Possibility of locating R&D spaces outside of Tokyo

In addition to low prices, the transition of the mindset of young workers and relatively loose talent pool supply-demand might make the contrarian strategy effective.

November 17, 2023

Availability of talents and especially those of researchers drive the companies’ R&D (research and development) activities. At the same time, site location is important in promoting the employment of talented researchers. Researchers (in this article, this term includes engineers due to the statistical definition) have a higher proportion of university or graduate school graduates than workers overall in Japan, and they tend to be younger (Figure 1).

Figure 1: Composition ratio of employees by age and percentage of highest educational background, comparing researchers versus all occupations

Source: Statistics Bureau of Japan, Ministry of Internal Affairs and Communications “2020 Population Census”

Additionally, highly skilled people in Japan generally tend to be concentrated in urban areas, particularly in the metropolitan area around Tokyo, and researchers have a similar tendency (Figure 2).

Figure 2: Distribution of number of researchers aged 15 to 64 by prefecture

Source: Statistics Bureau of Japan, Ministry of Internal Affairs and Communications “2020 Population Census”

Based on these observed trends, the best location for R&D spaces should be Tokyo. However, due to cost constraints in the capital’s CBD areas, the actual locations will likely be clustered around Tokyo. Comparing the hypothetical and actual locations, Figure 3 depicts the distribution of 214 corporate R&D bases that were opened or whose opening plans were announced between 1 January 2020 and 31 August 2023.

Figure 3: Spatial distribution of R&D base location plans by companies between January 2020 and August 2023

Source: JLL

The figure shows not only Tokyo and Kanagawa but a wide range of regions within Japan were selected as locations for R&D bases. Although many bases outside the metropolitan area were aimed at linking and maintaining existing bases, acquiring human resources was also an incentive in some cases. For example, the depletion of the pool of talented human resources in the Tokyo area has been cited as one of the reasons that the major semiconductor manufacturing company TSMC opened a R&D base in Osaka last year. In addition, some sites were opened in Hokkaido and Nara Prefecture, suggesting the acquisition of new talent. Although Tokyo has many graduates and researchers, there are also many large companies. Competition to attract talent may be more intense than in other regions (Figure 4).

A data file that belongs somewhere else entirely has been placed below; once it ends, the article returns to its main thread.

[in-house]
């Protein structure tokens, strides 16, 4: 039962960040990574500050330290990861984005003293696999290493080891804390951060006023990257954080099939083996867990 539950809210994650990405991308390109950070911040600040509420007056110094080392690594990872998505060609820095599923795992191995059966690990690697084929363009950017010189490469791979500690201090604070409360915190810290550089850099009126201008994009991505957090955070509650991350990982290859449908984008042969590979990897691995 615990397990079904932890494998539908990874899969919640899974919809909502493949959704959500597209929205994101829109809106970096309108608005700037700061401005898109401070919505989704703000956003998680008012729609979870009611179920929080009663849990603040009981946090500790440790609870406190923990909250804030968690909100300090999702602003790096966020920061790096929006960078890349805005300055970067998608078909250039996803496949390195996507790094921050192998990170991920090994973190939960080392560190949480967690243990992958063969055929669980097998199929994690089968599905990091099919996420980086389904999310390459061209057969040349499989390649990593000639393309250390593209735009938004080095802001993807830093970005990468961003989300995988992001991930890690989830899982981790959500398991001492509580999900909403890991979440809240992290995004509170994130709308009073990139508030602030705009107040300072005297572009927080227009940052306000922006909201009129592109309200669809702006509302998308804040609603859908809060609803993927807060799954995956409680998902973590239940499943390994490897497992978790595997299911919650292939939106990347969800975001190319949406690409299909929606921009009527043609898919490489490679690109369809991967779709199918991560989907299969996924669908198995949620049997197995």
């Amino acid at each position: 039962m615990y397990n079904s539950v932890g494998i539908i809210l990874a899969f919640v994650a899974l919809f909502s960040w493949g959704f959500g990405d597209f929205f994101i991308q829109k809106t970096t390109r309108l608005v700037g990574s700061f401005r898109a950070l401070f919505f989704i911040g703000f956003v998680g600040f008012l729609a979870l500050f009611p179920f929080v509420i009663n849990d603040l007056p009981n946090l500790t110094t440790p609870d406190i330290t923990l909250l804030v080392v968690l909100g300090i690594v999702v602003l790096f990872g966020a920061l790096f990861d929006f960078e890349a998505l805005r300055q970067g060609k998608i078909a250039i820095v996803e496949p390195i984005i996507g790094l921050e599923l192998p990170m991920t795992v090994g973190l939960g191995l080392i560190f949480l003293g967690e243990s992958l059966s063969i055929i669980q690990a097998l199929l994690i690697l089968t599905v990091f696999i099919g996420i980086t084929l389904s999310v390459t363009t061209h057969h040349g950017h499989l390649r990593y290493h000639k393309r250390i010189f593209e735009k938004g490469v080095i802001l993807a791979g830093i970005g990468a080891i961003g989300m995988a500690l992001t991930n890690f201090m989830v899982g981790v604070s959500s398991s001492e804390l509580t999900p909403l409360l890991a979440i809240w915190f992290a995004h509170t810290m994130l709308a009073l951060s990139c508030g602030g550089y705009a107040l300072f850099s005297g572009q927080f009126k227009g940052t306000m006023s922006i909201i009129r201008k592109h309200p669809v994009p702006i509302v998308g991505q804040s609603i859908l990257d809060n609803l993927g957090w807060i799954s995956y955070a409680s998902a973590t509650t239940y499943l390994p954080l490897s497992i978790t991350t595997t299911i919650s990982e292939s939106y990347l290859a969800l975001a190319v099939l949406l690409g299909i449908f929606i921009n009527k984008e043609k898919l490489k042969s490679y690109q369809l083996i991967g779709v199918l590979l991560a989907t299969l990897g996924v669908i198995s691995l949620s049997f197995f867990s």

Figure 4: Ratio of the number of university and graduate school graduates by prefecture, divided by the number of large companies by region

Source: Ministry of Education, Culture, Sports, Science and Technology " FY2022 School Basic Survey",
and the Ministry of Internal Affairs and Communications Statistics Bureau" 2021 Economic Census for Business Activity"

Furthermore, recent research examining demographic trends suggests that young people now have a stronger tendency to stay in their hometowns even after graduating. Additionally, a survey of students who do not wish to find employment locally proposes that more well-paying jobs and more companies with good locations will encourage them not to leave their hometowns. The location of R&D spaces outside Tokyo might attract talent willing to stay in their hometowns, avoiding strict competition for hiring, and reducing real estate-related costs.

As Japan faces a declining population, securing a workforce becomes increasingly important for companies. Although Tokyo will continue to have the highest concentration of jobs, employers might need to attract talent from a diverse geographies because of value shifts and workforce shortages.